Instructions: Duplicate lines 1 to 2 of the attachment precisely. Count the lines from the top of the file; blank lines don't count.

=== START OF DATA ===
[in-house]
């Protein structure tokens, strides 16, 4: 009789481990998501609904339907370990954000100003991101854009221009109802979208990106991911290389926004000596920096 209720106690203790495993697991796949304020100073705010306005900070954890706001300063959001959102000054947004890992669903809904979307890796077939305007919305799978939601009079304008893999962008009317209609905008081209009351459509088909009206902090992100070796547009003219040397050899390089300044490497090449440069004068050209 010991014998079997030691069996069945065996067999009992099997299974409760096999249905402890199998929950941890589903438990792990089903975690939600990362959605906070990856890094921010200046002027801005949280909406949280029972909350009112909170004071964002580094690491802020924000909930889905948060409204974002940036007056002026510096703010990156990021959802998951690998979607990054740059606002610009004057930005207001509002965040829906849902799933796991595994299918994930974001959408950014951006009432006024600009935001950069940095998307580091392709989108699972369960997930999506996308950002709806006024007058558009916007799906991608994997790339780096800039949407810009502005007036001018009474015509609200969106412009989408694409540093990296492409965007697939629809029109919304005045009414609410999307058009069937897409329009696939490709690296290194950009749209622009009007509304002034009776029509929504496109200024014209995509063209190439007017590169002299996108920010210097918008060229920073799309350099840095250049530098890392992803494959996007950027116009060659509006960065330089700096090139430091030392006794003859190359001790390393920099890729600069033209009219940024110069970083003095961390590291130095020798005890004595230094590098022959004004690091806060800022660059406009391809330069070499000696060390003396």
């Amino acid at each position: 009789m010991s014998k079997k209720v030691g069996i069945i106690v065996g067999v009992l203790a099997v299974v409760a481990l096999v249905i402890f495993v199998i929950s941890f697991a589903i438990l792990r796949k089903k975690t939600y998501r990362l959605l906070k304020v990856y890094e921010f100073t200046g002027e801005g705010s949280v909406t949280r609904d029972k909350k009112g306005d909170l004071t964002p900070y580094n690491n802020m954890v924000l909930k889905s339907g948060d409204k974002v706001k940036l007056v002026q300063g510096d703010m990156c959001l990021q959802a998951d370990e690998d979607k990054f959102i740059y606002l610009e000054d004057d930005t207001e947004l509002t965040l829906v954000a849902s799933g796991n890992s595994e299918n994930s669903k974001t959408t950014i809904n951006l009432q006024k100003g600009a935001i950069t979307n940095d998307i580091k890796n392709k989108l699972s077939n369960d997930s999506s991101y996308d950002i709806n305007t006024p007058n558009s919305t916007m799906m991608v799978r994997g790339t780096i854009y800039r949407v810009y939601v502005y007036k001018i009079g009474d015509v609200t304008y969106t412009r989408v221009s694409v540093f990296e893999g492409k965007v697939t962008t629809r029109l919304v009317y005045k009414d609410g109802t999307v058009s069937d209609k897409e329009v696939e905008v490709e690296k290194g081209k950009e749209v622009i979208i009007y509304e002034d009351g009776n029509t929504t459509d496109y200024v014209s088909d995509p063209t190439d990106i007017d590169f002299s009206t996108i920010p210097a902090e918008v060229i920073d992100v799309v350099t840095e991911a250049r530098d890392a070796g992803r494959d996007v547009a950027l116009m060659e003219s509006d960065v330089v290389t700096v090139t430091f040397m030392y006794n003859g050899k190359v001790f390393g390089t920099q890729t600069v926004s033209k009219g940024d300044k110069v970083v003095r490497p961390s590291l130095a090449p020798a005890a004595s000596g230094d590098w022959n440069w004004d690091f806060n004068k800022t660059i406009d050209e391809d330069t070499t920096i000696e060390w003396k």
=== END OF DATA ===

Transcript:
[in-house]
């Protein structure tokens, strides 16, 4: 009789481990998501609904339907370990954000100003991101854009221009109802979208990106991911290389926004000596920096 209720106690203790495993697991796949304020100073705010306005900070954890706001300063959001959102000054947004890992669903809904979307890796077939305007919305799978939601009079304008893999962008009317209609905008081209009351459509088909009206902090992100070796547009003219040397050899390089300044490497090449440069004068050209 010991014998079997030691069996069945065996067999009992099997299974409760096999249905402890199998929950941890589903438990792990089903975690939600990362959605906070990856890094921010200046002027801005949280909406949280029972909350009112909170004071964002580094690491802020924000909930889905948060409204974002940036007056002026510096703010990156990021959802998951690998979607990054740059606002610009004057930005207001509002965040829906849902799933796991595994299918994930974001959408950014951006009432006024600009935001950069940095998307580091392709989108699972369960997930999506996308950002709806006024007058558009916007799906991608994997790339780096800039949407810009502005007036001018009474015509609200969106412009989408694409540093990296492409965007697939629809029109919304005045009414609410999307058009069937897409329009696939490709690296290194950009749209622009009007509304002034009776029509929504496109200024014209995509063209190439007017590169002299996108920010210097918008060229920073799309350099840095250049530098890392992803494959996007950027116009060659509006960065330089700096090139430091030392006794003859190359001790390393920099890729600069033209009219940024110069970083003095961390590291130095020798005890004595230094590098022959004004690091806060800022660059406009391809330069070499000696060390003396």